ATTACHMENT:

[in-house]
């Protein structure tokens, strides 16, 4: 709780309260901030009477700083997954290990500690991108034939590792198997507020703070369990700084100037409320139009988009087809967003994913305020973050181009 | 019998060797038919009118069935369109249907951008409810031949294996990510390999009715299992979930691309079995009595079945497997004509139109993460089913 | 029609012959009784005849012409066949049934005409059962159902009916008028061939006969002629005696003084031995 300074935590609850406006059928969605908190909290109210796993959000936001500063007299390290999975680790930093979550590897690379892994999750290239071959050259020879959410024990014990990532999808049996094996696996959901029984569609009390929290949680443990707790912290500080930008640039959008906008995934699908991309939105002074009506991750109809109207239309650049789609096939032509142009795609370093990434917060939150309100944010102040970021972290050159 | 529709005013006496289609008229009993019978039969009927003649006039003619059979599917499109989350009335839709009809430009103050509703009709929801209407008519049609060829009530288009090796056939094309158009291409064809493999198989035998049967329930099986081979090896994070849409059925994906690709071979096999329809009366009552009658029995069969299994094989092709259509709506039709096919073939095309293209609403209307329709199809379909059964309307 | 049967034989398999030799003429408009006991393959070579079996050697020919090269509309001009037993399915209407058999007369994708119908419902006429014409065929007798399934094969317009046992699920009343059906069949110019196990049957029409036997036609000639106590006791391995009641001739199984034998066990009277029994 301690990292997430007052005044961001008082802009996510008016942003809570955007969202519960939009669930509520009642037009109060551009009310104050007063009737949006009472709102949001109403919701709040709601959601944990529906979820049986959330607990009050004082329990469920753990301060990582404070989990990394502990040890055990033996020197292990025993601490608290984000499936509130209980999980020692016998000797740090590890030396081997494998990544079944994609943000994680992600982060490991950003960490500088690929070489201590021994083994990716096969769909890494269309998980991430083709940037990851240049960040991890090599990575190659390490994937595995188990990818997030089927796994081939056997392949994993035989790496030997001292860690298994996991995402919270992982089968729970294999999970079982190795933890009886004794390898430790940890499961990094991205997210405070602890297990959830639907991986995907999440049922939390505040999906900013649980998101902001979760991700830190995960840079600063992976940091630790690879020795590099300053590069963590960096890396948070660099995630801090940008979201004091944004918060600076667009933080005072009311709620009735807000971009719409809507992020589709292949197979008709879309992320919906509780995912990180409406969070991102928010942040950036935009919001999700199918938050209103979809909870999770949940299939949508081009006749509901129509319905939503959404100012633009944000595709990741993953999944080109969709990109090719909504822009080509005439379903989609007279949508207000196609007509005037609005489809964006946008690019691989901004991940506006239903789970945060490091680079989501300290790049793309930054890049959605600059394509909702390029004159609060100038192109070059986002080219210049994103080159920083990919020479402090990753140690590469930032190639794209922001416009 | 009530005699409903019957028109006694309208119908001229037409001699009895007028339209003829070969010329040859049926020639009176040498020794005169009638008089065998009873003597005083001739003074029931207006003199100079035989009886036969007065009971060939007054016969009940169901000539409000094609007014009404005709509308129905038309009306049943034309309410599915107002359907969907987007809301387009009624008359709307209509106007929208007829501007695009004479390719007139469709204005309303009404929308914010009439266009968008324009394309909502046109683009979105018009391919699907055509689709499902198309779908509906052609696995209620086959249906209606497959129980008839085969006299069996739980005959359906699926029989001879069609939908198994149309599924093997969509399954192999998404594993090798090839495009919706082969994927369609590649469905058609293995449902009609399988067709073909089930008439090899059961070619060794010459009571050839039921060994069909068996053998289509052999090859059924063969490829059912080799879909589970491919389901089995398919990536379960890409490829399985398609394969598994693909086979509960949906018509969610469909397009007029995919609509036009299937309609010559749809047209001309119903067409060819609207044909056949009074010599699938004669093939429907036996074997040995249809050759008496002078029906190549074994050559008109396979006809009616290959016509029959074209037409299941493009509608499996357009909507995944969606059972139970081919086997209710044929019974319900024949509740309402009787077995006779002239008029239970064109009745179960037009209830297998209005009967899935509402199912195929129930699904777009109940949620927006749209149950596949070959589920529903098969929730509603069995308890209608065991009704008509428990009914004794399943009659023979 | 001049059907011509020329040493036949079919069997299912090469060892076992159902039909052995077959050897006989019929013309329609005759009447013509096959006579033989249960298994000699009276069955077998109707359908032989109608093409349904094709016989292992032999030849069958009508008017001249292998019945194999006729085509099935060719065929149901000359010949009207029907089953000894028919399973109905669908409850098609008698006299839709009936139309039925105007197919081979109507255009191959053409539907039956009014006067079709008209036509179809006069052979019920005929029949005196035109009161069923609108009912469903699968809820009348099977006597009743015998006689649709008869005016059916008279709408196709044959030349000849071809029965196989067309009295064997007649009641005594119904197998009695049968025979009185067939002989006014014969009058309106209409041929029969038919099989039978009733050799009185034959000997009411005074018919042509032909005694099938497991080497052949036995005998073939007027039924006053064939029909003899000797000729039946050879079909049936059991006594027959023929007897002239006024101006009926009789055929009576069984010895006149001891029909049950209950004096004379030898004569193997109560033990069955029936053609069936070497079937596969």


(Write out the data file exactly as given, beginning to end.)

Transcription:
[in-house]
């Protein structure tokens, strides 16, 4: 709780309260901030009477700083997954290990500690991108034939590792198997507020703070369990700084100037409320139009988009087809967003994913305020973050181009 | 019998060797038919009118069935369109249907951008409810031949294996990510390999009715299992979930691309079995009595079945497997004509139109993460089913 | 029609012959009784005849012409066949049934005409059962159902009916008028061939006969002629005696003084031995 300074935590609850406006059928969605908190909290109210796993959000936001500063007299390290999975680790930093979550590897690379892994999750290239071959050259020879959410024990014990990532999808049996094996696996959901029984569609009390929290949680443990707790912290500080930008640039959008906008995934699908991309939105002074009506991750109809109207239309650049789609096939032509142009795609370093990434917060939150309100944010102040970021972290050159 | 529709005013006496289609008229009993019978039969009927003649006039003619059979599917499109989350009335839709009809430009103050509703009709929801209407008519049609060829009530288009090796056939094309158009291409064809493999198989035998049967329930099986081979090896994070849409059925994906690709071979096999329809009366009552009658029995069969299994094989092709259509709506039709096919073939095309293209609403209307329709199809379909059964309307 | 049967034989398999030799003429408009006991393959070579079996050697020919090269509309001009037993399915209407058999007369994708119908419902006429014409065929007798399934094969317009046992699920009343059906069949110019196990049957029409036997036609000639106590006791391995009641001739199984034998066990009277029994 301690990292997430007052005044961001008082802009996510008016942003809570955007969202519960939009669930509520009642037009109060551009009310104050007063009737949006009472709102949001109403919701709040709601959601944990529906979820049986959330607990009050004082329990469920753990301060990582404070989990990394502990040890055990033996020197292990025993601490608290984000499936509130209980999980020692016998000797740090590890030396081997494998990544079944994609943000994680992600982060490991950003960490500088690929070489201590021994083994990716096969769909890494269309998980991430083709940037990851240049960040991890090599990575190659390490994937595995188990990818997030089927796994081939056997392949994993035989790496030997001292860690298994996991995402919270992982089968729970294999999970079982190795933890009886004794390898430790940890499961990094991205997210405070602890297990959830639907991986995907999440049922939390505040999906900013649980998101902001979760991700830190995960840079600063992976940091630790690879020795590099300053590069963590960096890396948070660099995630801090940008979201004091944004918060600076667009933080005072009311709620009735807000971009719409809507992020589709292949197979008709879309992320919906509780995912990180409406969070991102928010942040950036935009919001999700199918938050209103979809909870999770949940299939949508081009006749509901129509319905939503959404100012633009944000595709990741993953999944080109969709990109090719909504822009080509005439379903989609007279949508207000196609007509005037609005489809964006946008690019691989901004991940506006239903789970945060490091680079989501300290790049793309930054890049959605600059394509909702390029004159609060100038192109070059986002080219210049994103080159920083990919020479402090990753140690590469930032190639794209922001416009 | 009530005699409903019957028109006694309208119908001229037409001699009895007028339209003829070969010329040859049926020639009176040498020794005169009638008089065998009873003597005083001739003074029931207006003199100079035989009886036969007065009971060939007054016969009940169901000539409000094609007014009404005709509308129905038309009306049943034309309410599915107002359907969907987007809301387009009624008359709307209509106007929208007829501007695009004479390719007139469709204005309303009404929308914010009439266009968008324009394309909502046109683009979105018009391919699907055509689709499902198309779908509906052609696995209620086959249906209606497959129980008839085969006299069996739980005959359906699926029989001879069609939908198994149309599924093997969509399954192999998404594993090798090839495009919706082969994927369609590649469905058609293995449902009609399988067709073909089930008439090899059961070619060794010459009571050839039921060994069909068996053998289509052999090859059924063969490829059912080799879909589970491919389901089995398919990536379960890409490829399985398609394969598994693909086979509960949906018509969610469909397009007029995919609509036009299937309609010559749809047209001309119903067409060819609207044909056949009074010599699938004669093939429907036996074997040995249809050759008496002078029906190549074994050559008109396979006809009616290959016509029959074209037409299941493009509608499996357009909507995944969606059972139970081919086997209710044929019974319900024949509740309402009787077995006779002239008029239970064109009745179960037009209830297998209005009967899935509402199912195929129930699904777009109940949620927006749209149950596949070959589920529903098969929730509603069995308890209608065991009704008509428990009914004794399943009659023979 | 001049059907011509020329040493036949079919069997299912090469060892076992159902039909052995077959050897006989019929013309329609005759009447013509096959006579033989249960298994000699009276069955077998109707359908032989109608093409349904094709016989292992032999030849069958009508008017001249292998019945194999006729085509099935060719065929149901000359010949009207029907089953000894028919399973109905669908409850098609008698006299839709009936139309039925105007197919081979109507255009191959053409539907039956009014006067079709008209036509179809006069052979019920005929029949005196035109009161069923609108009912469903699968809820009348099977006597009743015998006689649709008869005016059916008279709408196709044959030349000849071809029965196989067309009295064997007649009641005594119904197998009695049968025979009185067939002989006014014969009058309106209409041929029969038919099989039978009733050799009185034959000997009411005074018919042509032909005694099938497991080497052949036995005998073939007027039924006053064939029909003899000797000729039946050879079909049936059991006594027959023929007897002239006024101006009926009789055929009576069984010895006149001891029909049950209950004096004379030898004569193997109560033990069955029936053609069936070497079937596969």